You don't fight chaos any more than you fight evil. "Give evil nothing to oppose, and it will disappear by itself" (Tao Teh King, Chapter 60). Or as Jack Kerouac said in Dr. Sax: "The universe disposes of its own evil." Again the reason is a principal of balance: You are controlled by what you love and what you hate. But hate is the stronger emotion. Those who fight evil necessarily take on the characteristics of the enemy and become evil themselves. Organized sin and organized sin-fighting are two sides of the same corporate coin.
In the broadest sense, this approach a) asserts society is defective, and then b) tells us the reason it's bad is because we've done wrong by our lawless actions. This is the view often presented by the front page of any major newspaper. It's a fundamental belief in Western civilization.
In early Judaism and fundamentalist Christianity, evil is everywhere and it must be resisted. There is no joy or pleasure without its hidden bad side. God is usually angry and has to be propitiated by sacrifice and blood. The days of Noah ended in a flood. Sodom and Gomorra got atomized. Now, today, it's the End Time and the wickedness of the earth will be smitten with the sword of Jesus or some other Messiah whose return is imminent.
In this context, chaos is punishment from heaven. Or chaos is a natural degenerate tendency which must be alertly resisted. In the Old Testament Book of Judges, a work of propaganda for the monarchy, it is stated more than once: "In those days there was no king in Israel: every man did that which was right in his own eyes" (Judg. 17:6; 21:25). Doing what appeals to you was not considered a good idea, because, as Jeremiah reminds us "The heart [of man] is deceitful above all things and desperately wicked" (Jer. 17:9).
And in the New Testament, the rabbinical lawyer Paul says "by the law is the knowledge of sin" (Rom. 3:20), and elsewhere is written, "Whososever committeth sin transgresseth also the law: for sin is the transgression of the law." (1 John 3:4). And, naturally, "the wages of sin is death" (Rom. 6:23).
New age views of karma are similar. If you are bad, as somehow defined, you built up bad karma (New Age view), or else God later burns you with fire (fundamentalist Christian view). For good deeds, you get good karma or treasures in heaven. It's basically an accountant's view of the world. Someone's keeping a balance sheet of all your actions, and toting up debits or credits. Of course, some religions allow you to wipe the slate clean in one fell swoop, say by baptism, or an act of contrition, which is sort of like declaring bankruptcy and getting relief from all your creditors. But that's only allowed because there has already been a blood sacrifice in your place. Jesus or Mithra or one of the other Saviors has already paid the price. But even so, old Santa Claus is up there somewhere checking who's naughty or nice.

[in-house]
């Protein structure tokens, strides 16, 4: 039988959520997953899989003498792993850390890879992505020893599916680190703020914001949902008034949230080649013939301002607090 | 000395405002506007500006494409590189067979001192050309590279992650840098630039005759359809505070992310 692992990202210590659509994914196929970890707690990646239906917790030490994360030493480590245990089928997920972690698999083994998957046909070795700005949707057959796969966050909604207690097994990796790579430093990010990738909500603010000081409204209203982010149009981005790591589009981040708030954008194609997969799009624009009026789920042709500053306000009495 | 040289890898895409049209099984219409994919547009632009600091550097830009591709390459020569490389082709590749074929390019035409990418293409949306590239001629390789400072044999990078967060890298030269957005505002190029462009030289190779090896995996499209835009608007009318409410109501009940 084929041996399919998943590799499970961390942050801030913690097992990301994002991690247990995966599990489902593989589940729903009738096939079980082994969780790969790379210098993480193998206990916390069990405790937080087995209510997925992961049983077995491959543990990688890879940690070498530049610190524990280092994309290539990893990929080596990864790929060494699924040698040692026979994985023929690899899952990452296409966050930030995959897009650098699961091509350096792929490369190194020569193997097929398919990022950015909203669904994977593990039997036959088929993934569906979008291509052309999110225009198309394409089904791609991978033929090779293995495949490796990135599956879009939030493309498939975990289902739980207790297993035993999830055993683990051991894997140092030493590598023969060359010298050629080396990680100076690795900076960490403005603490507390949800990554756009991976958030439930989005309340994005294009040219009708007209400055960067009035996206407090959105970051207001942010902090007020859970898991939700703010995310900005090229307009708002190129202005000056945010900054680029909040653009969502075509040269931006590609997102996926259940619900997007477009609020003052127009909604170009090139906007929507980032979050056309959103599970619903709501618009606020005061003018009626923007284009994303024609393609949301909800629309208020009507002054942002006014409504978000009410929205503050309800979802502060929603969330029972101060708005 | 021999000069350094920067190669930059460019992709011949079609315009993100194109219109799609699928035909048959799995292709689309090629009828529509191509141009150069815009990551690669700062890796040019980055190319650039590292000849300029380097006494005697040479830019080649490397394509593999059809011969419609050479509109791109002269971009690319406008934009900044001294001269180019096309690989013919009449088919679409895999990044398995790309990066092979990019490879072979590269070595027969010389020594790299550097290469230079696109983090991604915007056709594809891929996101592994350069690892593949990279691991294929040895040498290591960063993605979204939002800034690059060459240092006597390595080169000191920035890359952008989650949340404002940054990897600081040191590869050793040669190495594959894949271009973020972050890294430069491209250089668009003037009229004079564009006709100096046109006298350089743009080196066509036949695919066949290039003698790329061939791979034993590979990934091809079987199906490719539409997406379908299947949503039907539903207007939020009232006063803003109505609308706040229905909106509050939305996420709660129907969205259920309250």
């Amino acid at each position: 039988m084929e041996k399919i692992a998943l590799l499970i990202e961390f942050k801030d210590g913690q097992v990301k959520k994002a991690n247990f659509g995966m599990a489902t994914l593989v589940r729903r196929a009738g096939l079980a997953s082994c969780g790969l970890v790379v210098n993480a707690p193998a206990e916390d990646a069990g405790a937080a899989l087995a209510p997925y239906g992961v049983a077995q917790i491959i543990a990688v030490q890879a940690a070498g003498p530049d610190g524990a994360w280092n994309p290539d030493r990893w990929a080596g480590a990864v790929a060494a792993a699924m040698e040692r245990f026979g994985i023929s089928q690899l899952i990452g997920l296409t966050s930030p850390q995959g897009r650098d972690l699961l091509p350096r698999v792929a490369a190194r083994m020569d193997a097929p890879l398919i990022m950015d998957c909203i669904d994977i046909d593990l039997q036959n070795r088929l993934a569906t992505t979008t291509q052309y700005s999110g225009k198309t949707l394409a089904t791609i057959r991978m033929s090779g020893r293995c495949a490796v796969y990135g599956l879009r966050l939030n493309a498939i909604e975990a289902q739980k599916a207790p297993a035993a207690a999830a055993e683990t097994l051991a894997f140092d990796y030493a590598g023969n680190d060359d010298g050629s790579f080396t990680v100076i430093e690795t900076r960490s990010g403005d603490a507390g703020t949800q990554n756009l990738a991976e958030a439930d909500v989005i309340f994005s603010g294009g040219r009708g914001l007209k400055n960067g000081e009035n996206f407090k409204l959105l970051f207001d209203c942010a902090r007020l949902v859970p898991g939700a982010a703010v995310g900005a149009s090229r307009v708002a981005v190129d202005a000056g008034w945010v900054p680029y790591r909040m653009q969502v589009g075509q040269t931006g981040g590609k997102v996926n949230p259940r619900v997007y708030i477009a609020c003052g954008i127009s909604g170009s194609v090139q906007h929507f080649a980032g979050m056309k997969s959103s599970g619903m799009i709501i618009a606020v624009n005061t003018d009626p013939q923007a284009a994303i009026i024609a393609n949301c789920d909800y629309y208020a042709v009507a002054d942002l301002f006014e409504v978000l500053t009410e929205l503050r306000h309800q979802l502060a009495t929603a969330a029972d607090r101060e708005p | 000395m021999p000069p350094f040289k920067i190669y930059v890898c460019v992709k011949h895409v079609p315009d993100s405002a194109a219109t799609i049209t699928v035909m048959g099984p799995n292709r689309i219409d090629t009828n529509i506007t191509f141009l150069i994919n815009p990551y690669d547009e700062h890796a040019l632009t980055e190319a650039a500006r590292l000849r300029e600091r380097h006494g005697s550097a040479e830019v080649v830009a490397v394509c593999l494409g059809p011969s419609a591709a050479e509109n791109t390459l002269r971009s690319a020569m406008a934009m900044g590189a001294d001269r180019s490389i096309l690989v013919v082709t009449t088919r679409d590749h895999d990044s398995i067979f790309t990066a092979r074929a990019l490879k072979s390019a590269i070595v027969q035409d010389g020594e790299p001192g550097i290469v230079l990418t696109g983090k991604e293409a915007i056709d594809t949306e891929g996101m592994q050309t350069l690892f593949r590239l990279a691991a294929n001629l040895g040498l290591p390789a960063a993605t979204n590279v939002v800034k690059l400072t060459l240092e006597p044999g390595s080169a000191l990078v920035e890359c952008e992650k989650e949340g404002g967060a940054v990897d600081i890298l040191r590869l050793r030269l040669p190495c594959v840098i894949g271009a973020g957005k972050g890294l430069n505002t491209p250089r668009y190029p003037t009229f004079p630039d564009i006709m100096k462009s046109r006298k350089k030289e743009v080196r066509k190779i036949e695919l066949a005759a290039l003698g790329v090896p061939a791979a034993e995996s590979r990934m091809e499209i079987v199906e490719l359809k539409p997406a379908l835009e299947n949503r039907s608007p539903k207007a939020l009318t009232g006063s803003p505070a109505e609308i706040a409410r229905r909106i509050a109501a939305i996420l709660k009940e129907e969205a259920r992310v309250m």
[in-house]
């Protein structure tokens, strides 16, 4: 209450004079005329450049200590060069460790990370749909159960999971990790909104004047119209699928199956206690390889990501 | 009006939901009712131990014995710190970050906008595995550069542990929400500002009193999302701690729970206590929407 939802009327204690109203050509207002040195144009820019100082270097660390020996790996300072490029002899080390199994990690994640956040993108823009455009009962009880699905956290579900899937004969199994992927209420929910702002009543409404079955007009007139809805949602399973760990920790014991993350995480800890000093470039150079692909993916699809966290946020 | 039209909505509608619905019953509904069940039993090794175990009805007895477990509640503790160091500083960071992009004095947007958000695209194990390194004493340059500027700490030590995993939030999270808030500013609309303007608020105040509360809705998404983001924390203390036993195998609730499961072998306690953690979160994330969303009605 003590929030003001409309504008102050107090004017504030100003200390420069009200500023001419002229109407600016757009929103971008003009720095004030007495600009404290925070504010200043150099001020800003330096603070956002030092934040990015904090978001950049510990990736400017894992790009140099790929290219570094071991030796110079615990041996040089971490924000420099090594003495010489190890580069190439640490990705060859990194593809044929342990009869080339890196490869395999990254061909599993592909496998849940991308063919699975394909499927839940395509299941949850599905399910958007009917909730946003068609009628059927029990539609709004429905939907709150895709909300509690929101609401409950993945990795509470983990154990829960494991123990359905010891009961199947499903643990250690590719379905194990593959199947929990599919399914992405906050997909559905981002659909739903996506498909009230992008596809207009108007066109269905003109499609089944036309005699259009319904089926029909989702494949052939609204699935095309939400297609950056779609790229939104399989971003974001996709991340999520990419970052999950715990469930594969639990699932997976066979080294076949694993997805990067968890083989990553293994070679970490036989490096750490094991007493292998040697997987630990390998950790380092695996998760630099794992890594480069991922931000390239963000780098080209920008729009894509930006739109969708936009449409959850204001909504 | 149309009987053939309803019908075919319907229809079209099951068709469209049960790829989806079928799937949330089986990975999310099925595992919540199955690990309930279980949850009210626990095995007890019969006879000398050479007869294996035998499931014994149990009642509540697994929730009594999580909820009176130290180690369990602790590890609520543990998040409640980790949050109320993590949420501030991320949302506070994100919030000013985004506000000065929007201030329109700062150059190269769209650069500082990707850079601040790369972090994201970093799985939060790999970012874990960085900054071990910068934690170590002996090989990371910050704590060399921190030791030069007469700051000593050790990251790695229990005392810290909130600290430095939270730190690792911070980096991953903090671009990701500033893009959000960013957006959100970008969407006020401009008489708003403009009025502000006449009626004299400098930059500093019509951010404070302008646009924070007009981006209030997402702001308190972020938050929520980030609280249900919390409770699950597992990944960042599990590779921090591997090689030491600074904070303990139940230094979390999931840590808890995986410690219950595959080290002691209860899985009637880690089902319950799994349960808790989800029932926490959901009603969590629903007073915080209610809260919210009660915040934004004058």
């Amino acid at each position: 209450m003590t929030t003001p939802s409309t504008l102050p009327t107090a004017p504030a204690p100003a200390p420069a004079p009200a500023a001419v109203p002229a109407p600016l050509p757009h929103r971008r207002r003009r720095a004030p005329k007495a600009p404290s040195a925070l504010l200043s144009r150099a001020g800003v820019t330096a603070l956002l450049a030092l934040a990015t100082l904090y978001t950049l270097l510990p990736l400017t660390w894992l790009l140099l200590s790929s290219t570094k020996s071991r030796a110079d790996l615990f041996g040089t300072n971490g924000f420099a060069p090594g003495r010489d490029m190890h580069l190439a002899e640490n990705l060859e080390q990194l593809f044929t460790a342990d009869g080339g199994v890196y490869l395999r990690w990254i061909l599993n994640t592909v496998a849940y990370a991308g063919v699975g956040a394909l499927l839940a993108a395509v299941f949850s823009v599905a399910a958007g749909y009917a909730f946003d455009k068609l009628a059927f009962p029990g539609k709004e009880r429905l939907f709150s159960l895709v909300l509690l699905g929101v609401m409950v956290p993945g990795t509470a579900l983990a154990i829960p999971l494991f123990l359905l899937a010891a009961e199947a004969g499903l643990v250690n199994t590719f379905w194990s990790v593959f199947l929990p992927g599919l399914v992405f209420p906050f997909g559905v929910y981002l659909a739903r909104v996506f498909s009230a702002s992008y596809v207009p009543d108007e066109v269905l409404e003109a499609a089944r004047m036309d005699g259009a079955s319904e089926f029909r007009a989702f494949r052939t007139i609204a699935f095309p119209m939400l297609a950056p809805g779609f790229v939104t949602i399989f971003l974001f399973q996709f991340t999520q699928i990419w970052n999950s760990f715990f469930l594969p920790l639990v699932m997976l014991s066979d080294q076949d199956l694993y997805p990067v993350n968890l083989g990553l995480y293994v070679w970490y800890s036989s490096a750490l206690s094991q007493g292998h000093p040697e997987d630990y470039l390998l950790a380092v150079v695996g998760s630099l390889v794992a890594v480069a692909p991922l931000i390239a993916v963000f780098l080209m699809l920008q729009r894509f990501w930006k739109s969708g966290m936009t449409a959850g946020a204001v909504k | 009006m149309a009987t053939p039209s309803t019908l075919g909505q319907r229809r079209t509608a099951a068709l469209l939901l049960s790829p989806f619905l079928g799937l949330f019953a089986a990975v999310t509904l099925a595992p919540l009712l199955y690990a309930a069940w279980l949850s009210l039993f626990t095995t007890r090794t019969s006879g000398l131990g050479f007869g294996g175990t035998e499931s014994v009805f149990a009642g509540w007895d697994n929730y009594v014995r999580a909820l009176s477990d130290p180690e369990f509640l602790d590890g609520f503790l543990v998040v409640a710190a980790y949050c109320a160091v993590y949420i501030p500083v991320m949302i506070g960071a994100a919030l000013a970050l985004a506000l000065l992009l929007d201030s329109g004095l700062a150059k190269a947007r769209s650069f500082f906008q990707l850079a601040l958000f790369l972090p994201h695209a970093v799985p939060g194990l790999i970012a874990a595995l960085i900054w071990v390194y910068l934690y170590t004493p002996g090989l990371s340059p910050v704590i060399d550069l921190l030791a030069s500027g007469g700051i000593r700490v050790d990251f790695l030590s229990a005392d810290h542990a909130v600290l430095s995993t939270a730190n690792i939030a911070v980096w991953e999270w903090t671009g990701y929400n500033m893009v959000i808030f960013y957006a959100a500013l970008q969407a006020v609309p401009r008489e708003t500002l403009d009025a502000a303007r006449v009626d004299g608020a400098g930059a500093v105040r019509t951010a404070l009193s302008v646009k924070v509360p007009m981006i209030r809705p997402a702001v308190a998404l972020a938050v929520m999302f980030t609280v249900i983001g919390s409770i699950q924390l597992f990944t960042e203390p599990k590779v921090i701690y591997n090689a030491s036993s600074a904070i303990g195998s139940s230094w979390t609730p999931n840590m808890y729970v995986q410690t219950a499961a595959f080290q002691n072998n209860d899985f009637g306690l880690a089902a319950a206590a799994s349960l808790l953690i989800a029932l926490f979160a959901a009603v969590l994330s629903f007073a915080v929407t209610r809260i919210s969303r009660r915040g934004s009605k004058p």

What is fundamental about this approach is not the specific solution to sin, or approach to salvation, but the general pessimistic outlook on the ordinary flow of life. The first Noble Truth of Buddha was that "Life is Sorrow". In the view of Schopenhauer, Life is Evil, and he says "Every great pain, whether physical or spiritual, declares what we deserve; for it could not come to us if we did not deserve it" (The World as Will and Representation). Also in the Second School bin of philosophy can be added Freud, with his Death Wish and the image of the unconscious as a murky swamp of monsters. Psychiatry in some interpretations sees the fearful dragon of chaos, Tiamat, lurking down below the civilized veneer of the human cortex.
The liberal's preoccupation with social "problems" and the Club of Rome's obsession with entropy are essentially expressions of the Second School view. Change, the fundamental motion of the universe, is bad. If a business goes broke, it's never viewed as a source of creativity, freeing up resources and bringing about necessary changes. It's just more unemployment. The unemployment-inflation tradeoff as seen by Sixties Keynesian macroeconomics is in the Second School spirit. These endemic evils must be propitiated by the watchful Priests of Fiscal Policy and the Federal Reserve, and you can only reduce one by increasing the other. This view refuses to acknowledge that one of the positive roles of the Market is as a job destroyer as well as a job creator.
More generally, the second school has generated whole industries of "problem solvers" - politicians, bureaucrats, demagogues, counselors, and charity workers who have found the way to power, fame, and wealth lies in championing causes and mucking about in other people's lives. Whatever their motivations, they operate as parasites and vampires who are healthy only when others are sick, whose well-being increases in direct proportion to other people's misery, and whose method of operation is to give the appearance of working on the problems of others. Of course if the problems they champion were actually solved, they would be out of a job. Hence they are really interested in the process of "solving" problems - not in actual solutions. They create chaos and destruction under the pretense of chaos control and elimination.